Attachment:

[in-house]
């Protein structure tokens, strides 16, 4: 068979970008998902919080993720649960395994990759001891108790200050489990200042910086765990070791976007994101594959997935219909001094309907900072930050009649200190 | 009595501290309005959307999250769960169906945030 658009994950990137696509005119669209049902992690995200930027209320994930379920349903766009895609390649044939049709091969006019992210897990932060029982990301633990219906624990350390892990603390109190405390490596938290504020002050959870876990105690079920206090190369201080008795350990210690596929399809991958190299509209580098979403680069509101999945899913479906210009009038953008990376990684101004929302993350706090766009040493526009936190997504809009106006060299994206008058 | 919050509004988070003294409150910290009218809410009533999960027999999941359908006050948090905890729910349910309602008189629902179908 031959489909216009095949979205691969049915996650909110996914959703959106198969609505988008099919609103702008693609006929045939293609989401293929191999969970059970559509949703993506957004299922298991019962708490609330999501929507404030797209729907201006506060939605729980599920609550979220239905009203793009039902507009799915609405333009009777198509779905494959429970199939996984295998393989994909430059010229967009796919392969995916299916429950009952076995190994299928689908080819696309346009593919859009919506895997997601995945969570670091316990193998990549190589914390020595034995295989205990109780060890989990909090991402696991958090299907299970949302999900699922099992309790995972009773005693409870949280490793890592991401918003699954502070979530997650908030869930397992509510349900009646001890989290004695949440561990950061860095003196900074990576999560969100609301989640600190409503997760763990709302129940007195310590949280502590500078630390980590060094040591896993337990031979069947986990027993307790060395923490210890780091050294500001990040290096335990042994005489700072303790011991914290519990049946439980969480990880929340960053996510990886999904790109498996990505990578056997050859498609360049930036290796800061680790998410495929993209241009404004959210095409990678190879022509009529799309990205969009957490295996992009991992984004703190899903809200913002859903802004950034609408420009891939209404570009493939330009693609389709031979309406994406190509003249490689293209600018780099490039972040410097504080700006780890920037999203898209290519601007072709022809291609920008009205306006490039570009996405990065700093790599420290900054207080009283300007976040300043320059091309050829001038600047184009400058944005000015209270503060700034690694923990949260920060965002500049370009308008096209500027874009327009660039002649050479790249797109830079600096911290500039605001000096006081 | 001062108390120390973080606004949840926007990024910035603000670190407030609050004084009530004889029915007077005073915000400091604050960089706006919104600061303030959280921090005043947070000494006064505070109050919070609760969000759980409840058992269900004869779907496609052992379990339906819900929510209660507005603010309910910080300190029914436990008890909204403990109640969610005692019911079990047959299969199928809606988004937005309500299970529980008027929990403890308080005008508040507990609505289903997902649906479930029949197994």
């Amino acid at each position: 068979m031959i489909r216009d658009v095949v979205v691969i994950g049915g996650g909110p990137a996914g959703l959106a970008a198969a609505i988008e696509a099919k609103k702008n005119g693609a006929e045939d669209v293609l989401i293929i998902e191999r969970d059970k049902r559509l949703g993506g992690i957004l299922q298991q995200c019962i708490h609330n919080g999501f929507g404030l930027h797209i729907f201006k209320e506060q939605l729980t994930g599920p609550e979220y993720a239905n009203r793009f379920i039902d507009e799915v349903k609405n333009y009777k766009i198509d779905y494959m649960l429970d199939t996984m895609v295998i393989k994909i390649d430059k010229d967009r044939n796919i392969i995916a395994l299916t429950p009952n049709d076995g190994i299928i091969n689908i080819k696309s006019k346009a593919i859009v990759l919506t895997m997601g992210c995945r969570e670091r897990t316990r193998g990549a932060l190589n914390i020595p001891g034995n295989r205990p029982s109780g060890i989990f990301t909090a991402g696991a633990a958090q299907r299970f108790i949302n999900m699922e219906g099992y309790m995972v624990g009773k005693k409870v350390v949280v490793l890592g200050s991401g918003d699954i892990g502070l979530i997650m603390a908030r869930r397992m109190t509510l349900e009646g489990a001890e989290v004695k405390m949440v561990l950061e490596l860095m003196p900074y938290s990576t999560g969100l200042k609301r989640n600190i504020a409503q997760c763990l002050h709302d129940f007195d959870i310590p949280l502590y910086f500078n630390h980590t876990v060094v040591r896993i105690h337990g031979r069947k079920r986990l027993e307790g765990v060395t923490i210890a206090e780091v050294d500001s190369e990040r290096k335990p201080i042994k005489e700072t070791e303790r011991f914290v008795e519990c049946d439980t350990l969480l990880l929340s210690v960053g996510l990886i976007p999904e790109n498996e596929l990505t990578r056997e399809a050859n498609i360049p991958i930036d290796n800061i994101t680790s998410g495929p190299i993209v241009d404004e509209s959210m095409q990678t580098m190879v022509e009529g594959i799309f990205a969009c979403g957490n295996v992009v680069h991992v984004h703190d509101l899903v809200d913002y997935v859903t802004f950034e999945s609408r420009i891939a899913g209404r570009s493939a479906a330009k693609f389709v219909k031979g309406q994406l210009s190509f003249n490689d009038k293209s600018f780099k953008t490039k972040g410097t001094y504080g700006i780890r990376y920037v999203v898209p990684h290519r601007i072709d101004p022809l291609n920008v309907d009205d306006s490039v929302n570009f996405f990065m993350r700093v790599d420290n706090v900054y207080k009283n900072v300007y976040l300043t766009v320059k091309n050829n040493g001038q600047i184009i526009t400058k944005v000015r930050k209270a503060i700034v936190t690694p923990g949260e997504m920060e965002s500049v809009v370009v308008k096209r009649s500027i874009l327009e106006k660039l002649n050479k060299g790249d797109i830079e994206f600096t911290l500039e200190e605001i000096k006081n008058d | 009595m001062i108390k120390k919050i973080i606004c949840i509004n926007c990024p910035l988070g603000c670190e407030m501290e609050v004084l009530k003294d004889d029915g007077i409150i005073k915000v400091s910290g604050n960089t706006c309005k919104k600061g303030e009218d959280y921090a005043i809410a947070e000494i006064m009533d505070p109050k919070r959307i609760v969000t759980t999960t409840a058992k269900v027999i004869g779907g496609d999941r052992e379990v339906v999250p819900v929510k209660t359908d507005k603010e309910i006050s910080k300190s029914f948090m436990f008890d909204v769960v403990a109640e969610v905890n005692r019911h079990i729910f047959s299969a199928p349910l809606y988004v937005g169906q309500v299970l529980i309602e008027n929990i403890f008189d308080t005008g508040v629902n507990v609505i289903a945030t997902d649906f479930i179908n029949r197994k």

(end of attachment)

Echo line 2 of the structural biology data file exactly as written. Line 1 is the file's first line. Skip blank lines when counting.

């Protein structure tokens, strides 16, 4: 068979970008998902919080993720649960395994990759001891108790200050489990200042910086765990070791976007994101594959997935219909001094309907900072930050009649200190 | 009595501290309005959307999250769960169906945030 658009994950990137696509005119669209049902992690995200930027209320994930379920349903766009895609390649044939049709091969006019992210897990932060029982990301633990219906624990350390892990603390109190405390490596938290504020002050959870876990105690079920206090190369201080008795350990210690596929399809991958190299509209580098979403680069509101999945899913479906210009009038953008990376990684101004929302993350706090766009040493526009936190997504809009106006060299994206008058 | 919050509004988070003294409150910290009218809410009533999960027999999941359908006050948090905890729910349910309602008189629902179908 031959489909216009095949979205691969049915996650909110996914959703959106198969609505988008099919609103702008693609006929045939293609989401293929191999969970059970559509949703993506957004299922298991019962708490609330999501929507404030797209729907201006506060939605729980599920609550979220239905009203793009039902507009799915609405333009009777198509779905494959429970199939996984295998393989994909430059010229967009796919392969995916299916429950009952076995190994299928689908080819696309346009593919859009919506895997997601995945969570670091316990193998990549190589914390020595034995295989205990109780060890989990909090991402696991958090299907299970949302999900699922099992309790995972009773005693409870949280490793890592991401918003699954502070979530997650908030869930397992509510349900009646001890989290004695949440561990950061860095003196900074990576999560969100609301989640600190409503997760763990709302129940007195310590949280502590500078630390980590060094040591896993337990031979069947986990027993307790060395923490210890780091050294500001990040290096335990042994005489700072303790011991914290519990049946439980969480990880929340960053996510990886999904790109498996990505990578056997050859498609360049930036290796800061680790998410495929993209241009404004959210095409990678190879022509009529799309990205969009957490295996992009991992984004703190899903809200913002859903802004950034609408420009891939209404570009493939330009693609389709031979309406994406190509003249490689293209600018780099490039972040410097504080700006780890920037999203898209290519601007072709022809291609920008009205306006490039570009996405990065700093790599420290900054207080009283300007976040300043320059091309050829001038600047184009400058944005000015209270503060700034690694923990949260920060965002500049370009308008096209500027874009327009660039002649050479790249797109830079600096911290500039605001000096006081 | 001062108390120390973080606004949840926007990024910035603000670190407030609050004084009530004889029915007077005073915000400091604050960089706006919104600061303030959280921090005043947070000494006064505070109050919070609760969000759980409840058992269900004869779907496609052992379990339906819900929510209660507005603010309910910080300190029914436990008890909204403990109640969610005692019911079990047959299969199928809606988004937005309500299970529980008027929990403890308080005008508040507990609505289903997902649906479930029949197994």